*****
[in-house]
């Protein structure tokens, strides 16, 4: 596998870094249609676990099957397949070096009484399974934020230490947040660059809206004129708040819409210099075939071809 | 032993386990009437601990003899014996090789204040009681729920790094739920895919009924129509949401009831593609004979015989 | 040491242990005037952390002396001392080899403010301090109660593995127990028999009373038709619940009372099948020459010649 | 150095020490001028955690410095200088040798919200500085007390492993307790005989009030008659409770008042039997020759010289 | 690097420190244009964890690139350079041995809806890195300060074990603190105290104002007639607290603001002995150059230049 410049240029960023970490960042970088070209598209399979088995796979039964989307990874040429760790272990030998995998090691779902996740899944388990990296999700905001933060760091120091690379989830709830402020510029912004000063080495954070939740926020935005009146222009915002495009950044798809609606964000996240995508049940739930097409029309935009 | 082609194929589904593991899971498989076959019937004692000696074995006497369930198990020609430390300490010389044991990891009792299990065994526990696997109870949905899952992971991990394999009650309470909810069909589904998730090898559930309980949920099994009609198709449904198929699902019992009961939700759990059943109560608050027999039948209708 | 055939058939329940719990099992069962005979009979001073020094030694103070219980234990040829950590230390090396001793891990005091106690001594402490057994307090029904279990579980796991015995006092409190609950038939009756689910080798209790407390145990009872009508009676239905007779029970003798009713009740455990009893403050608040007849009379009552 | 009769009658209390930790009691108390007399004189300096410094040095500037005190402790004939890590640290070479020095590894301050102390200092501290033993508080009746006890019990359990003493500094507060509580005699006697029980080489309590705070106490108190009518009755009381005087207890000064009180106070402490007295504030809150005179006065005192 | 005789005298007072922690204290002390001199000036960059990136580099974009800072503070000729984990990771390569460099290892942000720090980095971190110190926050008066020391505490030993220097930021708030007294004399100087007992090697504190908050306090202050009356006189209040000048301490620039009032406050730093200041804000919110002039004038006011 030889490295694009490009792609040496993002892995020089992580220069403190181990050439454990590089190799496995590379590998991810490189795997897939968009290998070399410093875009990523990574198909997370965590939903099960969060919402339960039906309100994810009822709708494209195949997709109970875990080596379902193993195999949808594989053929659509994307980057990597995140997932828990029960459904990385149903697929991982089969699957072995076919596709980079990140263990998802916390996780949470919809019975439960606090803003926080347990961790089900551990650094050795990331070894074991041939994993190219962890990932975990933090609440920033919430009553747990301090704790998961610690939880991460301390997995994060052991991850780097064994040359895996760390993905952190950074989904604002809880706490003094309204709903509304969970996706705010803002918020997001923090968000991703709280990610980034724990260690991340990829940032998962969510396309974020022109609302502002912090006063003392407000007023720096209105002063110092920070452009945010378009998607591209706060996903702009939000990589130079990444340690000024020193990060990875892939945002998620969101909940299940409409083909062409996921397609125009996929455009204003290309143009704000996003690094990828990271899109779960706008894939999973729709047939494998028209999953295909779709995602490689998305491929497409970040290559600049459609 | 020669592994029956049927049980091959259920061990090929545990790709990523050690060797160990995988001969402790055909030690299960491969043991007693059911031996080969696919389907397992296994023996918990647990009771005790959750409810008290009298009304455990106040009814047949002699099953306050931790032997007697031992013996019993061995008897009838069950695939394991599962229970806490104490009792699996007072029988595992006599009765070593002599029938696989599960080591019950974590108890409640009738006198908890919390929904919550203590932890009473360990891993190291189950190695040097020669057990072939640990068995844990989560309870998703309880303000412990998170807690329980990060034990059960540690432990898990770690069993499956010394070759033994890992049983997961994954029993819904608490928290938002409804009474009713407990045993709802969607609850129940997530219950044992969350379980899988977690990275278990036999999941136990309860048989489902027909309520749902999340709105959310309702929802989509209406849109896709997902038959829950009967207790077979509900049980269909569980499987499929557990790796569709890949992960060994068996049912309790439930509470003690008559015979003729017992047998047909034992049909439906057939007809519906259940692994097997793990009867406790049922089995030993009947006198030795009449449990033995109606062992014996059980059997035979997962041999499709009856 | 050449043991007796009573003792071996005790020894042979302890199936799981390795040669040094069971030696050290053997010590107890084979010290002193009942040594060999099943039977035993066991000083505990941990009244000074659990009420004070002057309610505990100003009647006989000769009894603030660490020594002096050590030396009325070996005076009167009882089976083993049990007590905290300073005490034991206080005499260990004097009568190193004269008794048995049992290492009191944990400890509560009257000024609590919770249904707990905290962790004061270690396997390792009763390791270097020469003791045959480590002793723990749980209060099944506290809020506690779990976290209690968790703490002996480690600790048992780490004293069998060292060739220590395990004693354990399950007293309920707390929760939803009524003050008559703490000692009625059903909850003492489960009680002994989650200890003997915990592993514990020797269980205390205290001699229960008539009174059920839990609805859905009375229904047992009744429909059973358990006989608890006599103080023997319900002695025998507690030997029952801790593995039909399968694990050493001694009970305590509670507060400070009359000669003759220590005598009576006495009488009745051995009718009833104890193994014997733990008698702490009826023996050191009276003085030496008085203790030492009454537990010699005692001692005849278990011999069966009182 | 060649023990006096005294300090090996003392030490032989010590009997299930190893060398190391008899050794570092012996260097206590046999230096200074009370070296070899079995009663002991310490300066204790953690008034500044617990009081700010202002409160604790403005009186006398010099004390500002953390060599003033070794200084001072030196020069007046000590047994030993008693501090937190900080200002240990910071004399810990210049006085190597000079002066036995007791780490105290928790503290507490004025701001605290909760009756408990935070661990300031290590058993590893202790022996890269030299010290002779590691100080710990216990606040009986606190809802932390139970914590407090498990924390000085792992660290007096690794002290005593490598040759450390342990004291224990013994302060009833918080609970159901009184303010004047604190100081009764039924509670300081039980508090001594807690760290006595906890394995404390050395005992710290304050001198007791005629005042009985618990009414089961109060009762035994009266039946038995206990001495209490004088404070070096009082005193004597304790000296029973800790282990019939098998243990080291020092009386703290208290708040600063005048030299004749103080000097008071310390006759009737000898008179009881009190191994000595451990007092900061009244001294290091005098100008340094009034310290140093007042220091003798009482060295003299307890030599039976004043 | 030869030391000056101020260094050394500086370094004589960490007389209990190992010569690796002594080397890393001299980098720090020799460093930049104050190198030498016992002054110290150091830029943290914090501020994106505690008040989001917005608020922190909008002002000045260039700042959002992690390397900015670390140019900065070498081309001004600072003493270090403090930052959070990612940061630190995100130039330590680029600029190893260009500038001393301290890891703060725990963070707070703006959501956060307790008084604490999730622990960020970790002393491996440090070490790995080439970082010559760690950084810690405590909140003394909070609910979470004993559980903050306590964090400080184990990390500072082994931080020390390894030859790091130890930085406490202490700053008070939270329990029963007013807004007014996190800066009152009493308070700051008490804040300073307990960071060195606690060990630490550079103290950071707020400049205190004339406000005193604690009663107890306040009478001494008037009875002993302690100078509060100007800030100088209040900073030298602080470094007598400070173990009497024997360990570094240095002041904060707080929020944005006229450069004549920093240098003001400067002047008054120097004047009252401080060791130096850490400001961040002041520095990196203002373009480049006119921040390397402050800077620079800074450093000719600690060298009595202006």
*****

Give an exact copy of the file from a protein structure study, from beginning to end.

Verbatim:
[in-house]
């Protein structure tokens, strides 16, 4: 596998870094249609676990099957397949070096009484399974934020230490947040660059809206004129708040819409210099075939071809 | 032993386990009437601990003899014996090789204040009681729920790094739920895919009924129509949401009831593609004979015989 | 040491242990005037952390002396001392080899403010301090109660593995127990028999009373038709619940009372099948020459010649 | 150095020490001028955690410095200088040798919200500085007390492993307790005989009030008659409770008042039997020759010289 | 690097420190244009964890690139350079041995809806890195300060074990603190105290104002007639607290603001002995150059230049 410049240029960023970490960042970088070209598209399979088995796979039964989307990874040429760790272990030998995998090691779902996740899944388990990296999700905001933060760091120091690379989830709830402020510029912004000063080495954070939740926020935005009146222009915002495009950044798809609606964000996240995508049940739930097409029309935009 | 082609194929589904593991899971498989076959019937004692000696074995006497369930198990020609430390300490010389044991990891009792299990065994526990696997109870949905899952992971991990394999009650309470909810069909589904998730090898559930309980949920099994009609198709449904198929699902019992009961939700759990059943109560608050027999039948209708 | 055939058939329940719990099992069962005979009979001073020094030694103070219980234990040829950590230390090396001793891990005091106690001594402490057994307090029904279990579980796991015995006092409190609950038939009756689910080798209790407390145990009872009508009676239905007779029970003798009713009740455990009893403050608040007849009379009552 | 009769009658209390930790009691108390007399004189300096410094040095500037005190402790004939890590640290070479020095590894301050102390200092501290033993508080009746006890019990359990003493500094507060509580005699006697029980080489309590705070106490108190009518009755009381005087207890000064009180106070402490007295504030809150005179006065005192 | 005789005298007072922690204290002390001199000036960059990136580099974009800072503070000729984990990771390569460099290892942000720090980095971190110190926050008066020391505490030993220097930021708030007294004399100087007992090697504190908050306090202050009356006189209040000048301490620039009032406050730093200041804000919110002039004038006011 030889490295694009490009792609040496993002892995020089992580220069403190181990050439454990590089190799496995590379590998991810490189795997897939968009290998070399410093875009990523990574198909997370965590939903099960969060919402339960039906309100994810009822709708494209195949997709109970875990080596379902193993195999949808594989053929659509994307980057990597995140997932828990029960459904990385149903697929991982089969699957072995076919596709980079990140263990998802916390996780949470919809019975439960606090803003926080347990961790089900551990650094050795990331070894074991041939994993190219962890990932975990933090609440920033919430009553747990301090704790998961610690939880991460301390997995994060052991991850780097064994040359895996760390993905952190950074989904604002809880706490003094309204709903509304969970996706705010803002918020997001923090968000991703709280990610980034724990260690991340990829940032998962969510396309974020022109609302502002912090006063003392407000007023720096209105002063110092920070452009945010378009998607591209706060996903702009939000990589130079990444340690000024020193990060990875892939945002998620969101909940299940409409083909062409996921397609125009996929455009204003290309143009704000996003690094990828990271899109779960706008894939999973729709047939494998028209999953295909779709995602490689998305491929497409970040290559600049459609 | 020669592994029956049927049980091959259920061990090929545990790709990523050690060797160990995988001969402790055909030690299960491969043991007693059911031996080969696919389907397992296994023996918990647990009771005790959750409810008290009298009304455990106040009814047949002699099953306050931790032997007697031992013996019993061995008897009838069950695939394991599962229970806490104490009792699996007072029988595992006599009765070593002599029938696989599960080591019950974590108890409640009738006198908890919390929904919550203590932890009473360990891993190291189950190695040097020669057990072939640990068995844990989560309870998703309880303000412990998170807690329980990060034990059960540690432990898990770690069993499956010394070759033994890992049983997961994954029993819904608490928290938002409804009474009713407990045993709802969607609850129940997530219950044992969350379980899988977690990275278990036999999941136990309860048989489902027909309520749902999340709105959310309702929802989509209406849109896709997902038959829950009967207790077979509900049980269909569980499987499929557990790796569709890949992960060994068996049912309790439930509470003690008559015979003729017992047998047909034992049909439906057939007809519906259940692994097997793990009867406790049922089995030993009947006198030795009449449990033995109606062992014996059980059997035979997962041999499709009856 | 050449043991007796009573003792071996005790020894042979302890199936799981390795040669040094069971030696050290053997010590107890084979010290002193009942040594060999099943039977035993066991000083505990941990009244000074659990009420004070002057309610505990100003009647006989000769009894603030660490020594002096050590030396009325070996005076009167009882089976083993049990007590905290300073005490034991206080005499260990004097009568190193004269008794048995049992290492009191944990400890509560009257000024609590919770249904707990905290962790004061270690396997390792009763390791270097020469003791045959480590002793723990749980209060099944506290809020506690779990976290209690968790703490002996480690600790048992780490004293069998060292060739220590395990004693354990399950007293309920707390929760939803009524003050008559703490000692009625059903909850003492489960009680002994989650200890003997915990592993514990020797269980205390205290001699229960008539009174059920839990609805859905009375229904047992009744429909059973358990006989608890006599103080023997319900002695025998507690030997029952801790593995039909399968694990050493001694009970305590509670507060400070009359000669003759220590005598009576006495009488009745051995009718009833104890193994014997733990008698702490009826023996050191009276003085030496008085203790030492009454537990010699005692001692005849278990011999069966009182 | 060649023990006096005294300090090996003392030490032989010590009997299930190893060398190391008899050794570092012996260097206590046999230096200074009370070296070899079995009663002991310490300066204790953690008034500044617990009081700010202002409160604790403005009186006398010099004390500002953390060599003033070794200084001072030196020069007046000590047994030993008693501090937190900080200002240990910071004399810990210049006085190597000079002066036995007791780490105290928790503290507490004025701001605290909760009756408990935070661990300031290590058993590893202790022996890269030299010290002779590691100080710990216990606040009986606190809802932390139970914590407090498990924390000085792992660290007096690794002290005593490598040759450390342990004291224990013994302060009833918080609970159901009184303010004047604190100081009764039924509670300081039980508090001594807690760290006595906890394995404390050395005992710290304050001198007791005629005042009985618990009414089961109060009762035994009266039946038995206990001495209490004088404070070096009082005193004597304790000296029973800790282990019939098998243990080291020092009386703290208290708040600063005048030299004749103080000097008071310390006759009737000898008179009881009190191994000595451990007092900061009244001294290091005098100008340094009034310290140093007042220091003798009482060295003299307890030599039976004043 | 030869030391000056101020260094050394500086370094004589960490007389209990190992010569690796002594080397890393001299980098720090020799460093930049104050190198030498016992002054110290150091830029943290914090501020994106505690008040989001917005608020922190909008002002000045260039700042959002992690390397900015670390140019900065070498081309001004600072003493270090403090930052959070990612940061630190995100130039330590680029600029190893260009500038001393301290890891703060725990963070707070703006959501956060307790008084604490999730622990960020970790002393491996440090070490790995080439970082010559760690950084810690405590909140003394909070609910979470004993559980903050306590964090400080184990990390500072082994931080020390390894030859790091130890930085406490202490700053008070939270329990029963007013807004007014996190800066009152009493308070700051008490804040300073307990960071060195606690060990630490550079103290950071707020400049205190004339406000005193604690009663107890306040009478001494008037009875002993302690100078509060100007800030100088209040900073030298602080470094007598400070173990009497024997360990570094240095002041904060707080929020944005006229450069004549920093240098003001400067002047008054120097004047009252401080060791130096850490400001961040002041520095990196203002373009480049006119921040390397402050800077620079800074450093000719600690060298009595202006």